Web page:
The play’s premise involved the 75-year-old Charlie (Hanrahan) who, in response to a question by his wife/partner’s daughter-in-law, decides to read the entire 7 volume set of Marcel Proust’s work known as Remembrance of Things Past, or In Search of Lost Time. He begins the exercise with the goal of simply being able to discuss the books with his relative and show her that he is able to understand them, but as he reads and continues to read, he begins to learn more about himself. His stories become more and more personal as he continues to read, becoming less about Proust’s recounted memories and more about his own. Munching on Madeline cookies and recounting memories of his time in the military, his relationships with his late first wife Katherine, his current partner Bonnie (the play isn’t clear if they’re married or not), his daughter, his grandson, and more, we see a picture of an essentially “traditional” man who has consistently been challenged to question his traditional mindset. It’s a very specific story, but with wide-ranging applications that many audience members will be able to relate to, from the very first question Charlie is asked–“what’s your Madeleine Moment?”  The explanation for that question is explained in the play if you haven’t read the source material, but it’s the one question that I think will be talked about the most.

It’s an engaging play with a character who is sometimes easy to relate to, and sometimes more difficult to understand. Hanrahan, with his usual charm and presence, lends a lot of sympathy to Charlie without covering over his obtuseness. It’s a role that seems tailor-made for Hanrahan, although sometimes I think he could have been even stuffier at the beginning so that his personal lessons and revelations would have had more power. Still, it’s a compelling portrayal, and the technical aspects of the production lend just the right atmosphere to the storytelling, with a simple and “lived in” set design by Chuck Winning along with excellent lighting by Tony Anselmo and simple, effective staging by director Sarah Lynne Holt.

Charlie Johnson Reads All of Proust  is a brief play, despite its long title and the even longer source material. It’s a little over an hour with no intermission, but a lot of story happens in that short period of time, even though I wish there had been more resolution to some of the situations, and especially Charlie’s relationship with his daughter. Overall, it’s a thought-provoking show featuring another strong performance by Hanrahan, and it’s sure to have audiences wondering about their own “Madeleine Moments”, and possibly even reading Proust for themselves. It’s a fine example of how literature can impact everyday life, especially in unexpected ways.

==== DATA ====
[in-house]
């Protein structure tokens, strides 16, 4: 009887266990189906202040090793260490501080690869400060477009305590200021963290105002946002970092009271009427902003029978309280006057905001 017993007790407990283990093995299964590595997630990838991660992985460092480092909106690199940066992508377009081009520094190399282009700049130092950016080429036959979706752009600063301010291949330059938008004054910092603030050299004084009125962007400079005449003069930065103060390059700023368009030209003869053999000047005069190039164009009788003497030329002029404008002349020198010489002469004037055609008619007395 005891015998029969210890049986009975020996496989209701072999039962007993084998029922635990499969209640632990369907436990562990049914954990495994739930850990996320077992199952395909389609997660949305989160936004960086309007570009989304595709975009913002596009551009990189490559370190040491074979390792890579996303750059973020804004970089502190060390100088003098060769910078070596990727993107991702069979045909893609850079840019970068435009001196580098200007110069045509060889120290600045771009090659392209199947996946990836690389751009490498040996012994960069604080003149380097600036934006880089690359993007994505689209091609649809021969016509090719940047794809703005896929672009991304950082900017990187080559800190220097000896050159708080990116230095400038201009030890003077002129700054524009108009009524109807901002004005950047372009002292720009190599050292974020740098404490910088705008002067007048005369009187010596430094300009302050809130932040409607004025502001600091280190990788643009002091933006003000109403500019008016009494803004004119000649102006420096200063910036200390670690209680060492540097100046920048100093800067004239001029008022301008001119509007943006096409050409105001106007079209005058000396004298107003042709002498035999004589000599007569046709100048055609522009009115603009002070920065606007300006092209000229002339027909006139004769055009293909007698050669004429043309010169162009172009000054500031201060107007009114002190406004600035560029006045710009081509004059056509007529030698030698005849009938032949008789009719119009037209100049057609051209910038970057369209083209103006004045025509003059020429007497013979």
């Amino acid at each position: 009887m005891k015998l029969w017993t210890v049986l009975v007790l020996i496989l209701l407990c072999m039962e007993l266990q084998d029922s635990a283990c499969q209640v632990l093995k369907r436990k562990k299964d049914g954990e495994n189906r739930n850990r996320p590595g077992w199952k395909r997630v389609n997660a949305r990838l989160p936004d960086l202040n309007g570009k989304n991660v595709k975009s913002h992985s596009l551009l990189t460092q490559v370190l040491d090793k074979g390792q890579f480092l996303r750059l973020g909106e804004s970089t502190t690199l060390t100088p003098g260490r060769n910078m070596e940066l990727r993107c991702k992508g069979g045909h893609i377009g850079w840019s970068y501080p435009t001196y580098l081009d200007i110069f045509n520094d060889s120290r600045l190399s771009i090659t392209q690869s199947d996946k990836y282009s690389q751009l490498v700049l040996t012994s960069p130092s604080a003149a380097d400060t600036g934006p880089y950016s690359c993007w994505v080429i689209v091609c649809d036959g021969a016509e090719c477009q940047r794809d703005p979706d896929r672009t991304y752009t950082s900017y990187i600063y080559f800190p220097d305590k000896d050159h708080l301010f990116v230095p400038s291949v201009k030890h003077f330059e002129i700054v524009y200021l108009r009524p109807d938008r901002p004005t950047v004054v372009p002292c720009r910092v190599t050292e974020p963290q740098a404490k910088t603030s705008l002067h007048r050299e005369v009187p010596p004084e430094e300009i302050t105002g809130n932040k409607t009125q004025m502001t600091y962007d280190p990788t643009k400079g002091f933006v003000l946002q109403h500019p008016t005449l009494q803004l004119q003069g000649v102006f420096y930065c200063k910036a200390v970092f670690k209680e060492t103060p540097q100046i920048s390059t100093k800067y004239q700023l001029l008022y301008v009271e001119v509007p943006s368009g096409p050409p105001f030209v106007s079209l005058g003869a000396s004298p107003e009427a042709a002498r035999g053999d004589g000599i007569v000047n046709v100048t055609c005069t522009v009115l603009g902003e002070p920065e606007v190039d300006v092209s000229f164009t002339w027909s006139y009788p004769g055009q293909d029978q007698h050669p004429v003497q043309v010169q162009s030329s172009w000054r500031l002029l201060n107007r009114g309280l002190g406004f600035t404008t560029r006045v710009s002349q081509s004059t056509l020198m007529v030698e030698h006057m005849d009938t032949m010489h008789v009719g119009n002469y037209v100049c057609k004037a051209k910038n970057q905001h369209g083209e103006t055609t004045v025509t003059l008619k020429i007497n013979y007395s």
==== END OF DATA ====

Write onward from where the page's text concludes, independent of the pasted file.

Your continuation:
St Louis Limelight

'Charlie Johnson’ Has Something to Say in Midnight Company’s Solo Show.
By Lynn Venhaus
June 8, 2019

In The Midnight Company’s charmer of a one-man show, “Charlie Johnson Reads All of Proust” is a good match for Joe Hanrahan’s storytelling skills.

He plays an average Joe, 75, retired from insurance, whose mundane Midwest life includes Snappy Seniors activities and family to-dos. One day, Charlie doesn’t realize that a package of cookies as a snack at Starbucks will lead to a reading adventure. He has what’s called “a Madeleine moment,” and thus enters the world of French literary legend Marcel Proust, more out of spite at his snobbish know-it-all daughter-in-law. 

The cake-like cookie, sort of in the shape of a seashell, is associated with Proust’s opus, “In Search of Lost Time,” earlier known as “Remembrance of Things Past,” which was published between 1913 and 1927, in seven parts. Dipping the cookie in his tea, the narrator is immediately transported to childhood memories.

On the surface, Paris during the French Third Republic couldn’t be more different than contemporary Indiana, but then again, Charlie is open to the similarities and differences. At that time, France saw the rise of the middle class and the decline of the aristocracy. But it is through Proust’s penchant for reflection and articulation about memory that sparks multiple revelations for Charlie.

And lest not forget perseverance. Many a literary scholar can’t seem to work their way through all of Proust. The title in itself is a testament to fortitude. And in modern library terms, the seven volumes amount to 4,300 pages – and 2,000 characters.

Charlie proves to be quite an interesting character, a meaty role designed for Hanrahan’s gifts. And he’s well-suited to bring out the humor in playwright Amy Crider’s work, which pops with personality. She is an astute observer of human nature, visually conjuring an assortment of regular folks you know you know.

The Kranzberg black box is simply outfitted with a comfortable easy chair, a well-worn living room space that provides an immediate sense of place. Chuck Winning’s set design takes you to an everyman nook, with photographs and artwork that mean something, a statement on the artist’s role in society and understanding an artist’s life as influence. Tony Anselmo’s lighting design also reflects on the lived-in quality.

Director Sarah Lynne Holt emphasizes Charlie’s dignity and intelligence, while Hanrahan’s monologue delivery brings out the absurdities in life we can all relate to, no matter our circumstances.

This solo sojourn is an insightful piece, a fanfare for the common man that the Midnight Company fluidly interpreted as a guy with something to say.